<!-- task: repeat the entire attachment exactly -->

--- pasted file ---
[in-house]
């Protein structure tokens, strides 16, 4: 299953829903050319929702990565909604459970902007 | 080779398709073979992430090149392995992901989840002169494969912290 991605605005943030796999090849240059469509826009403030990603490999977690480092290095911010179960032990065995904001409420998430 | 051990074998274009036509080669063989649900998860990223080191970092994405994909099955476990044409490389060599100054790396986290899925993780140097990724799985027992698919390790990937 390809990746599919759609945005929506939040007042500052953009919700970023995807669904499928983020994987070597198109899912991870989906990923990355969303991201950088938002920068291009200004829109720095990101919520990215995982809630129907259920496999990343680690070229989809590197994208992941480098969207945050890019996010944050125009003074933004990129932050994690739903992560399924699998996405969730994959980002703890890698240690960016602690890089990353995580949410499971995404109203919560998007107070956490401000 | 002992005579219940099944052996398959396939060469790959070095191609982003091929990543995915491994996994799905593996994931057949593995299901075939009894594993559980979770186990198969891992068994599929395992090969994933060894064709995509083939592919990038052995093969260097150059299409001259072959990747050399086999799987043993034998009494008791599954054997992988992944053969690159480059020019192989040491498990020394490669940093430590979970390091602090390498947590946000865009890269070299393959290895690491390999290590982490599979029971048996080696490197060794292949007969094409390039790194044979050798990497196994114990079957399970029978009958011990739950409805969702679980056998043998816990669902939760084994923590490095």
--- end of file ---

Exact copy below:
[in-house]
């Protein structure tokens, strides 16, 4: 299953829903050319929702990565909604459970902007 | 080779398709073979992430090149392995992901989840002169494969912290 991605605005943030796999090849240059469509826009403030990603490999977690480092290095911010179960032990065995904001409420998430 | 051990074998274009036509080669063989649900998860990223080191970092994405994909099955476990044409490389060599100054790396986290899925993780140097990724799985027992698919390790990937 390809990746599919759609945005929506939040007042500052953009919700970023995807669904499928983020994987070597198109899912991870989906990923990355969303991201950088938002920068291009200004829109720095990101919520990215995982809630129907259920496999990343680690070229989809590197994208992941480098969207945050890019996010944050125009003074933004990129932050994690739903992560399924699998996405969730994959980002703890890698240690960016602690890089990353995580949410499971995404109203919560998007107070956490401000 | 002992005579219940099944052996398959396939060469790959070095191609982003091929990543995915491994996994799905593996994931057949593995299901075939009894594993559980979770186990198969891992068994599929395992090969994933060894064709995509083939592919990038052995093969260097150059299409001259072959990747050399086999799987043993034998009494008791599954054997992988992944053969690159480059020019192989040491498990020394490669940093430590979970390091602090390498947590946000865009890269070299393959290895690491390999290590982490599979029971048996080696490197060794292949007969094409390039790194044979050798990497196994114990079957399970029978009958011990739950409805969702679980056998043998816990669902939760084994923590490095």